Fresno State’s defense is entering this season with a fresh mindset and new direction under defensive coordinator Orlondo Steinauer.
The defense ranked 68th in the country in yards per game allowed and sixth in the Mountain West Conference. The coaching staff has been working hard since it arrived to transform the defense from the middle of the pack into one of the best in the conference.
“We just had to build a strong foundation,” Steinauer said. “We had to let [the players] know what our standards were and what our expectations were, because just holding them accountable to stuff that they don’t know makes it tough and frustrating for any individual.”
The defense looks different from recent years, transitioning to a 4-3 base defense from a 3-4 scheme. New players will fight for playing time with the new game plan.
Johnny Johnson and Kesomi Mafi, two transfers who could be key players at the cornerback and safety positions, offer promise that the ship can be turned around.
However, the goal is to have at least two quality players in each position defensively, head coach Jeff Tedford said.
“Every position on defense is competitive and up for replacement,” Tedford said. “It’s important to have depth, so we’ll trade guys in-and-out to have at least two deep in every position that’s quality. Very few guys have a lock on a position.”
While some players look to gain a spot on the depth chart, others look to lead.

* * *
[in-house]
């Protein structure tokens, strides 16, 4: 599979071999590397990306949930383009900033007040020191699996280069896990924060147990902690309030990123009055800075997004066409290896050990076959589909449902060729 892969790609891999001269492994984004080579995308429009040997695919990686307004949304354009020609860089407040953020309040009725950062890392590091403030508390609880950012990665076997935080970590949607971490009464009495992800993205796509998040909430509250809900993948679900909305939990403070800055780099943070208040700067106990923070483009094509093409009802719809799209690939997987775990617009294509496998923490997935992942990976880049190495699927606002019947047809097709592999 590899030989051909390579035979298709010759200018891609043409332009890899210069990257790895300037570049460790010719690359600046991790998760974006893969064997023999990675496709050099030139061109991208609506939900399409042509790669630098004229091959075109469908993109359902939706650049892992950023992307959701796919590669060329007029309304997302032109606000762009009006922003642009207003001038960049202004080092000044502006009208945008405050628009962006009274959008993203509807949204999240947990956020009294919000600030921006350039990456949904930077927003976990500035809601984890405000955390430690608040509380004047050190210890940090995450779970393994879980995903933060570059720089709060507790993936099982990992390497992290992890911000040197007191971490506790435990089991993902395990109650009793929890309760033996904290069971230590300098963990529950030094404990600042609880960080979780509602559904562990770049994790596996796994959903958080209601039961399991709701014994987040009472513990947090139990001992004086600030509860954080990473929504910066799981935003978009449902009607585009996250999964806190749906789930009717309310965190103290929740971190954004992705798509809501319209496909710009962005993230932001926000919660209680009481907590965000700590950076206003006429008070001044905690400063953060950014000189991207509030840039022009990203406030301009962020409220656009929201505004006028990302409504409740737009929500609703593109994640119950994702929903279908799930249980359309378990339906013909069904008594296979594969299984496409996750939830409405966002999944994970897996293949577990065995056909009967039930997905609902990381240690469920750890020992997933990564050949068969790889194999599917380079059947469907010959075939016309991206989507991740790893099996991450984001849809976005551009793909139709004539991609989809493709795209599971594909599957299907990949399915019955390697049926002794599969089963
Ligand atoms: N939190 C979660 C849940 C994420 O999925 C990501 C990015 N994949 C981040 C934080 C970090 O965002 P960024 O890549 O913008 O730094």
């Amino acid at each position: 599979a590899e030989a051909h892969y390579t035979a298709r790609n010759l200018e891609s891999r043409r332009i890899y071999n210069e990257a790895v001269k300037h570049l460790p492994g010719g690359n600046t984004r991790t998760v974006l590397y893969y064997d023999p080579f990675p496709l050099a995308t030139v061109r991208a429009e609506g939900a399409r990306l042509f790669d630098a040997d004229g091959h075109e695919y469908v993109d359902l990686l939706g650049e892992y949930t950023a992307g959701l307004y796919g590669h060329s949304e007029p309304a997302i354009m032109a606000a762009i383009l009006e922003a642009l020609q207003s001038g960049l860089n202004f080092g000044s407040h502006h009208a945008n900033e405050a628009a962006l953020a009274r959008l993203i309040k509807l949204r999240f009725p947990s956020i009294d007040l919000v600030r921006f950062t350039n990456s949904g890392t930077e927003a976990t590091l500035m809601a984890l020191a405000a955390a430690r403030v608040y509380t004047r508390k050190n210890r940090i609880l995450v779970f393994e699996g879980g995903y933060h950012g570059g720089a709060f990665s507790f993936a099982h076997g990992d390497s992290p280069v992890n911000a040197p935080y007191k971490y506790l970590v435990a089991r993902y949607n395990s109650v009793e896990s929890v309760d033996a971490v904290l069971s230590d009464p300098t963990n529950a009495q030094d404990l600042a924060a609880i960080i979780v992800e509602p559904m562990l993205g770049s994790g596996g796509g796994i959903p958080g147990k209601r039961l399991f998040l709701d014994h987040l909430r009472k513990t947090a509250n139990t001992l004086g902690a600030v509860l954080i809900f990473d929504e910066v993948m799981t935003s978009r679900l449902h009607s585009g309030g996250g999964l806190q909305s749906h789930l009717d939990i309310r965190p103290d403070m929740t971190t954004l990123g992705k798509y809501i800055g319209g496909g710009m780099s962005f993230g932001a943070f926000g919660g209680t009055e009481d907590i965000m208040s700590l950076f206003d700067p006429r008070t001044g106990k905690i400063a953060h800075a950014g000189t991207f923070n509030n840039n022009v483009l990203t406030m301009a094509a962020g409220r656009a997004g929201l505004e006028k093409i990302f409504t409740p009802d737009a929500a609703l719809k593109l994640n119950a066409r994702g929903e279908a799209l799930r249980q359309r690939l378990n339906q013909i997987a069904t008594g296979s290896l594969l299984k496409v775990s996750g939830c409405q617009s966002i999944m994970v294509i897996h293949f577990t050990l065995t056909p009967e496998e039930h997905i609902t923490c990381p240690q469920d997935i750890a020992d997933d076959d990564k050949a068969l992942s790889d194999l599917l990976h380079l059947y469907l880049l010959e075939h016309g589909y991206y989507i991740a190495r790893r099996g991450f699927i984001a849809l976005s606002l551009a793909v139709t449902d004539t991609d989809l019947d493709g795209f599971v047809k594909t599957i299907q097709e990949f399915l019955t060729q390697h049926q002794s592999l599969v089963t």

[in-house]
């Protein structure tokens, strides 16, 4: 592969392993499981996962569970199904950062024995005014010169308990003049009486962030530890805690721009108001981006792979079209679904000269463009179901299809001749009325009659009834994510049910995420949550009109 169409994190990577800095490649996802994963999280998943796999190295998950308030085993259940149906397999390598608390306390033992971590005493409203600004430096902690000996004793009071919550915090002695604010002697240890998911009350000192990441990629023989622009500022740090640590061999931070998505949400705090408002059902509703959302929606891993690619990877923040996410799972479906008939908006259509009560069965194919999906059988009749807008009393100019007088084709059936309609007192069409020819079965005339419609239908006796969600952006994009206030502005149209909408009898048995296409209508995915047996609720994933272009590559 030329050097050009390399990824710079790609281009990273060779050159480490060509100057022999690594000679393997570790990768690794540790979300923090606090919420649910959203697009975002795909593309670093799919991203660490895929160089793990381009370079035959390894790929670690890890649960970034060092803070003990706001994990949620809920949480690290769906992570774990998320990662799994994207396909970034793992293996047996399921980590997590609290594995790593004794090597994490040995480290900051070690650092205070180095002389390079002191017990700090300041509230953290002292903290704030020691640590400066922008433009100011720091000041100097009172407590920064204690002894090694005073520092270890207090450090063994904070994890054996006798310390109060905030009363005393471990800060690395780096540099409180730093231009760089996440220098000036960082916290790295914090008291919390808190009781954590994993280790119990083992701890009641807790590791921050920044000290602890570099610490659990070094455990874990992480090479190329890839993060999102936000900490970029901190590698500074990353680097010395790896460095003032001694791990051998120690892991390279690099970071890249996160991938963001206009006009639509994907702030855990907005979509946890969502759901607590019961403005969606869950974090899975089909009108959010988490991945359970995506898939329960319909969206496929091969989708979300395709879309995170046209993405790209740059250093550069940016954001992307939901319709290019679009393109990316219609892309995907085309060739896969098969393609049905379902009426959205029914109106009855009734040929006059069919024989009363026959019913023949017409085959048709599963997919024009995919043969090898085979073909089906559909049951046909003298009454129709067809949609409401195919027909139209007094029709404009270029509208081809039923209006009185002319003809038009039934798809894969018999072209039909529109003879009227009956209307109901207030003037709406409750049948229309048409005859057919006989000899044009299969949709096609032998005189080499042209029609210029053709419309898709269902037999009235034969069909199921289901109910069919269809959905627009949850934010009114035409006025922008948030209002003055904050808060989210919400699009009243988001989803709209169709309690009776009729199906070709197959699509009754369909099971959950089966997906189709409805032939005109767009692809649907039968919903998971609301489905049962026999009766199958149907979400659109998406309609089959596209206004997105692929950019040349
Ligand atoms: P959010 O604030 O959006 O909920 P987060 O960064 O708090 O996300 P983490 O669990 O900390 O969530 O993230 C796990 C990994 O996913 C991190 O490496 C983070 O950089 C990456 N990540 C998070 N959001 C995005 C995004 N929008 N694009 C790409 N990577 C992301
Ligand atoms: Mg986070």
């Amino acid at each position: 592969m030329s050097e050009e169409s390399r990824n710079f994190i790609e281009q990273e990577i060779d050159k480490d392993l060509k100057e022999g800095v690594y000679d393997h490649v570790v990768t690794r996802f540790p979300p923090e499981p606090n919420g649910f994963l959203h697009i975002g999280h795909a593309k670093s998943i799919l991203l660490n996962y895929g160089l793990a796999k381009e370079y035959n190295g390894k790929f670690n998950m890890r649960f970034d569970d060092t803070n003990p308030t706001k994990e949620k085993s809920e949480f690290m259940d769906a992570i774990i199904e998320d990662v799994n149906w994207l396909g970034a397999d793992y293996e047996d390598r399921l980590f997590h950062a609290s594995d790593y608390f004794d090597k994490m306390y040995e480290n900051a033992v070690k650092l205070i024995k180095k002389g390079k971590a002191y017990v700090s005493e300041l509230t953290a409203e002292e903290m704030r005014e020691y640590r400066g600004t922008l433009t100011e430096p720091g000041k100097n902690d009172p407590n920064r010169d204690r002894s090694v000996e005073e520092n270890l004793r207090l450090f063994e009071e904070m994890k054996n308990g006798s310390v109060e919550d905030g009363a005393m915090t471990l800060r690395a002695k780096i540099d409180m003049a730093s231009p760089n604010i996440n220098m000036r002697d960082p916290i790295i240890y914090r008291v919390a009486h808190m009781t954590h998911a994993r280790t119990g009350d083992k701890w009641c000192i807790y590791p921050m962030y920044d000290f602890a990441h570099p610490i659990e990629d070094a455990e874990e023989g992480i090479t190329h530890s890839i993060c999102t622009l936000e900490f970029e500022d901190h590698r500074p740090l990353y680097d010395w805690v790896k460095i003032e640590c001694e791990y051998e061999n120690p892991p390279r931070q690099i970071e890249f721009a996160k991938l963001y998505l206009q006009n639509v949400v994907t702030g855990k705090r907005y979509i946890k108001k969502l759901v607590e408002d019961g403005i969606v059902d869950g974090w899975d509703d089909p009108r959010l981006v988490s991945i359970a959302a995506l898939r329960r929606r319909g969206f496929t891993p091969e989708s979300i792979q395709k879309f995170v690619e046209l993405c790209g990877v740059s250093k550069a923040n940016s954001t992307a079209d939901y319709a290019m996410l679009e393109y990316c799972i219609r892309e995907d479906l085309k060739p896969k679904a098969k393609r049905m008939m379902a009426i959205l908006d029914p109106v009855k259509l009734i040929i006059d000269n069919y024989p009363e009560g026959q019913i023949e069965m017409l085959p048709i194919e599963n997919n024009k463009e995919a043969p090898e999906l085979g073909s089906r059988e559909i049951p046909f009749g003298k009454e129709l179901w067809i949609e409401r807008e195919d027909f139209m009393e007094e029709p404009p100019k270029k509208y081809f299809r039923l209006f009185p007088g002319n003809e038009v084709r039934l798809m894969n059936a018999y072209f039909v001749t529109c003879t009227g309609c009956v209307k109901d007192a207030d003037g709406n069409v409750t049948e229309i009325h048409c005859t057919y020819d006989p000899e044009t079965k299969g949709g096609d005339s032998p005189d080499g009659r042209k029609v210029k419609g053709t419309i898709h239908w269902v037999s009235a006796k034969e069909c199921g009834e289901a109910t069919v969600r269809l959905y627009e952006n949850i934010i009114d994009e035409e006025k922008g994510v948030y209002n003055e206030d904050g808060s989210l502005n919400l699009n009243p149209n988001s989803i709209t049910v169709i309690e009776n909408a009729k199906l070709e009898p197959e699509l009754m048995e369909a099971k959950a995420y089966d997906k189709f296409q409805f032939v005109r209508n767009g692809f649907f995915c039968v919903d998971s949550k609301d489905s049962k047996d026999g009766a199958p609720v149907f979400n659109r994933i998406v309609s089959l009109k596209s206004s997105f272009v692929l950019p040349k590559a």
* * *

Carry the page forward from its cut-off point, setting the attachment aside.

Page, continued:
“James Bailey has been a consistent leader,” Tedford said. “Through spring football, summer program and through camp, he’s been very consistent and does a great job motivating the defense.”
As a freshman in 2015, Bailey played in all 12 games with three starts. He accumulated 47 tackles that season, which tied the record for most tackles by a Bulldog freshman. Kevin Adams accomplished the same feat in 1995.
Bailey ranked No. 5 among true freshmen in the Mountain West in tackles that season.
His numbers only improved his sophomore year in 2016, and now in 2017, the leash to the defense is his for the taking.
“I think [Bailey] has taken another step,” Steinauer said. “He’s been more vocal but most of all he comes to work every day and works hard.”
Steinauer said that Bailey has something called “a care factor,” which is hard to evaluate on tape.
“He really cares, and the good thing is he’s not alone. I would echo what coach Tedford said, he’s got a bright future ahead of him if he keeps his head on straight.”
Bailey agreed with Tedford and Steinauer’s assessment.
“I consider myself the leader of the defense,” Bailey said. “I’ve been here since my freshman year, and now I’m coming up on my junior year. Just growing up and being here, I had to sit back and learn from other guys and learn from their mistakes so I could become a leader.”